Investing in a Caffeinated Planet – Part IV
By: Nicole Kruz
[In the Part I of this series, Virginia Tech Center for Leadership in Global Sustainability alumni Nicole Kruz provided a short Coffee Basics tutorial. Part II and Part III offered an overview of the environmental and social impacts, respectively, of climate change on coffee cultivation and production. Next up, Nicole will discuss the economic impacts of coffee and climate change.].
Coffee & Climate Change – Economic Impacts
Coffee is an enormous global industry worth $30.6 billion USD (Workman, 2017). The crop is a key income generator for many producer countries, especially Brazil, Vietnam, Indonesia, Colombia, and Ethiopia. In Colombia alone, the crop accounts for 7.2% of exports and 8% of GDP (Newton, 2017).
Export & Trade
Export availability of the coffee crop fluctuates year over year due to severe weather events (e.g., droughts, floods, disease outbreak). Latin America currently dominates the export market for Arabica beans whereas Asia dominates in Robusta beans. Within Latin America, Brazil and Colombia lead the pack in volume of exports. Within Asia, Vietnam and Indonesia top the list.
According to the World Bank (2015), the international coffee trade, trade houses and importers alike, plays a major role in the marketing and distribution of coffee, often providing services that are out of the reach of local exporters. Much of the world’s coffee imports, especially mainstream, are delivered ‘just in time’ at roasting plants and many importers have to guarantee ‘quality on delivery as per contract’ failing which they have to arrange for a replacement.
As a commodity, coffee is traded in USD because prices are historically volatile and the US currency offers stability. International trade is largely dominated by multi-national trade houses. The top 3 houses are Neumann Kaffee (Germany), Ecom (Switzerland), and Olamm (USA). In order of size, the world’s largest coffee roasting companies are: Nestle, Mondelez, DE Masterblenders, J.M. Smuckers, Strauss, Starbucks, Tchibo, and Kraft. These companies rely on coffee intake from multiple sources to meet their demands.
Global Supply Chain
There are several steps involved in getting coffee off the plant and into your cup. Because there are so many countries involved in the production, export, and import of the coffee crop, the global supply chain is often complex. It incorporates:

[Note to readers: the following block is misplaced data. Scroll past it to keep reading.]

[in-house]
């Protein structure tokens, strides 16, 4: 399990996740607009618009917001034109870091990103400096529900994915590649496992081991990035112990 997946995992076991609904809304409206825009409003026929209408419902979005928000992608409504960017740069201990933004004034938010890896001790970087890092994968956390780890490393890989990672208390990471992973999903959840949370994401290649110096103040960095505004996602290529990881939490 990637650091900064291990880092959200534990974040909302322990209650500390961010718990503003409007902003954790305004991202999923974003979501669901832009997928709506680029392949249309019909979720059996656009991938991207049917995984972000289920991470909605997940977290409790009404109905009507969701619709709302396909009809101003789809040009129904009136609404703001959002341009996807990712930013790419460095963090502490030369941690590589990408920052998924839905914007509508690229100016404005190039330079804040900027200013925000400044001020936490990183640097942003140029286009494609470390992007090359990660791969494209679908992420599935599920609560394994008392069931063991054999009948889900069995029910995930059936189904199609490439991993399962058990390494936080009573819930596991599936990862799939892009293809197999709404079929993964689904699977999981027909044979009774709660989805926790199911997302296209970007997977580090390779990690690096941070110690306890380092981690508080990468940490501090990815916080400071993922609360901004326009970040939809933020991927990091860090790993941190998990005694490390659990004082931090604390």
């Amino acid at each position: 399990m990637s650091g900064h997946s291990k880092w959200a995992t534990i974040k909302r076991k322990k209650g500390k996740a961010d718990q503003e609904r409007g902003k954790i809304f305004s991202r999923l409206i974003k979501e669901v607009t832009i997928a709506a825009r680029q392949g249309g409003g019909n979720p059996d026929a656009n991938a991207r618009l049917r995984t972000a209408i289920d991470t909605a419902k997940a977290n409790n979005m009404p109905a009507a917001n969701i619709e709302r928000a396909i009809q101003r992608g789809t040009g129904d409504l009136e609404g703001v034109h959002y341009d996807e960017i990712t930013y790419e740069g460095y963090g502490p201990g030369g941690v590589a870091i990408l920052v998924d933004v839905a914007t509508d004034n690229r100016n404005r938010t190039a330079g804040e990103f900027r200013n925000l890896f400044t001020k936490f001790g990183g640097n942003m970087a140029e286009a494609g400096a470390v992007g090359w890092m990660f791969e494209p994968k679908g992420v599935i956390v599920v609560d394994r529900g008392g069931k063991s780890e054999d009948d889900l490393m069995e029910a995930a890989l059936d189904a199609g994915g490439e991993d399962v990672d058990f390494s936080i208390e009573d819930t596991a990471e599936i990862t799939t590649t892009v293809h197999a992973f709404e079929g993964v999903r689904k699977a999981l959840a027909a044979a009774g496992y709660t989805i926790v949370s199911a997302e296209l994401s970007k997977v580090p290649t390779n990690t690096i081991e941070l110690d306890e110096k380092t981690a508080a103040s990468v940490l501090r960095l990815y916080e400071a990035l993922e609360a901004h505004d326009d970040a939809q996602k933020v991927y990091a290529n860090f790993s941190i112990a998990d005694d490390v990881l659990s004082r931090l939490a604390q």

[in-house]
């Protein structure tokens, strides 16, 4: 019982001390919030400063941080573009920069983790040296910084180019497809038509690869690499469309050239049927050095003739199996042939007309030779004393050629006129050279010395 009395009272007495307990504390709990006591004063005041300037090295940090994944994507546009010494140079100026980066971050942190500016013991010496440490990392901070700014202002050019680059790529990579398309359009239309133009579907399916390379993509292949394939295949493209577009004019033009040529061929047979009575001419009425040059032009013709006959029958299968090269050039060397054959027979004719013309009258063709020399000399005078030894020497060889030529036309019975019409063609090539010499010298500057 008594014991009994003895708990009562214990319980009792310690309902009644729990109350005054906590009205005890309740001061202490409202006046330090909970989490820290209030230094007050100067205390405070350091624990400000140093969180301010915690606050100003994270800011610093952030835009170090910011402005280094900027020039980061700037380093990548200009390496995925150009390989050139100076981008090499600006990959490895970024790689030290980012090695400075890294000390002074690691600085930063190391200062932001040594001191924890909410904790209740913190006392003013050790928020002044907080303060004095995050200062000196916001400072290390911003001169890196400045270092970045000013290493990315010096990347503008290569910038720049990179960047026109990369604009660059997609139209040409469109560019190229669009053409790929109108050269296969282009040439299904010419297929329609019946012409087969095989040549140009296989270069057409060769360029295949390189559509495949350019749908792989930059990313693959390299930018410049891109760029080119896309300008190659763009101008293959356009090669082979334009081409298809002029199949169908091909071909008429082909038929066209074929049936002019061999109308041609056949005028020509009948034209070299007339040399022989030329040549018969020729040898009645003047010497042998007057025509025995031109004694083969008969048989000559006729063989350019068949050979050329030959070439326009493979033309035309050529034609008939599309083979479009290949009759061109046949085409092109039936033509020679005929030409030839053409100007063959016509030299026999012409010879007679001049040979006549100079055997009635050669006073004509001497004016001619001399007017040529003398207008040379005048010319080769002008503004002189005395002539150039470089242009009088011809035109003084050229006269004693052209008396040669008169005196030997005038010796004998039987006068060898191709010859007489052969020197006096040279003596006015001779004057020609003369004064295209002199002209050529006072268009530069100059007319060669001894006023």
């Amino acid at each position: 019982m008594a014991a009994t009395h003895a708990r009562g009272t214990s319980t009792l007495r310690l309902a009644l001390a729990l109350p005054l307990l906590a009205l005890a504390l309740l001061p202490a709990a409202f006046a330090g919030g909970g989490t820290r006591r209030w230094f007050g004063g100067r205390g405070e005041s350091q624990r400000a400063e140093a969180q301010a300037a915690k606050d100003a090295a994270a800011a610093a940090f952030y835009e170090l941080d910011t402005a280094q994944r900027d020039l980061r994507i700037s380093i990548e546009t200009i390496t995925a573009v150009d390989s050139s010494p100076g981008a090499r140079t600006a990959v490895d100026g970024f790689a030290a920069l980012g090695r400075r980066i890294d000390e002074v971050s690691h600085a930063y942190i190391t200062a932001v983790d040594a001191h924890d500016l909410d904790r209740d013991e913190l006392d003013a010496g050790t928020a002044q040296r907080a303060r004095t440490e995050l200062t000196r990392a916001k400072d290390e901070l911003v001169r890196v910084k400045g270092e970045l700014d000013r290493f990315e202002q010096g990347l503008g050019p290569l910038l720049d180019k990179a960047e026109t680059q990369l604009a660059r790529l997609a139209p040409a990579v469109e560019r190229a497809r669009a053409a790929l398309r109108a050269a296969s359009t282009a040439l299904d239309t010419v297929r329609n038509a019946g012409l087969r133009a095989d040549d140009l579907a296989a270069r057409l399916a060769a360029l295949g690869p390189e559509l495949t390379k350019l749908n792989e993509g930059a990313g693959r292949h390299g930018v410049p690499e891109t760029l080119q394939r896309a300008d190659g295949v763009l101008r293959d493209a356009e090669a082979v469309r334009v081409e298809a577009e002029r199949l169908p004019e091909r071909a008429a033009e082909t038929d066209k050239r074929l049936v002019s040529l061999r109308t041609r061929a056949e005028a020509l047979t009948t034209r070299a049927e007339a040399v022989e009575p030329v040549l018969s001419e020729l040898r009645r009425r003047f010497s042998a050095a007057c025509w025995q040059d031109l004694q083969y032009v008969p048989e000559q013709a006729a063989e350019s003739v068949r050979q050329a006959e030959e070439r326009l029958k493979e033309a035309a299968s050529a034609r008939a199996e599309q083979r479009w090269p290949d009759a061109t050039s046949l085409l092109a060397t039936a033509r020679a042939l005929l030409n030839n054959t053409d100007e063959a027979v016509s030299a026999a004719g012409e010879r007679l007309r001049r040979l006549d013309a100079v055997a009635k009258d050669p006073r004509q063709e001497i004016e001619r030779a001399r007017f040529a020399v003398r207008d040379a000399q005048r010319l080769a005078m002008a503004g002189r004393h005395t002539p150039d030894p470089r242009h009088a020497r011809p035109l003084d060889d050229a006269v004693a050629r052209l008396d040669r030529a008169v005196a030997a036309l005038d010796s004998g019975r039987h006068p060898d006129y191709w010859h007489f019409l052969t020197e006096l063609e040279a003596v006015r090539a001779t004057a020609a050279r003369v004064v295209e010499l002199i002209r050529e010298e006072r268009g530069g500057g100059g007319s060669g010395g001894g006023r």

- Farmers/Growers – can be either smallholders or larger plantations
- Laborers – are divided into primary categories: fixed-salary, temporary/migrant, casual. Migrant workers often live in poor conditions and earn low wages
- Roasters- often large companies like Tchibo, Nestle, Starbucks
While the focus of this project is to look at how coffee production and its impact on global poverty, it is important to note that the crop also plays a strong economic role in developed countries like the US. In a recent study commissioned by the National Coffee Association (NCA), researchers found that the total impact of coffee on the US economy reached a whopping $225.2 billion in 2015, which comprises 1.6 percent of the country’s total GDP (NCA 2017).
Similar to developing countries, the US coffee industry generates millions of jobs: 1,694,710 of them to be exact (NCA 2017). The major difference? Coffee jobs in the US are primarily linked to food sector preparation, although the industry does also generate roles in roasting and packaging, importing, and equipment maintenance.
[In the fifth and final installment of this this series, available November 30th,Virginia Tech’s Center for Leadership in Global Sustainability student Nicole Kruz will examine poverty and sustainability as they relate to the coffee industry.]
- National Coffee Association. 2017. Ten steps from seed to cup. Accessed August 4, 2017: http://www.ncausa.org
- Newton, T. 2017. Study confirms many coffee farmers don’t earn enough to live on. Accessed August 8, 2017: https://www.perfectdailygrind.com
- Workman, D. 2017. Coffee exports by country. Accessed August 10, 2017: http://www.investopedia.com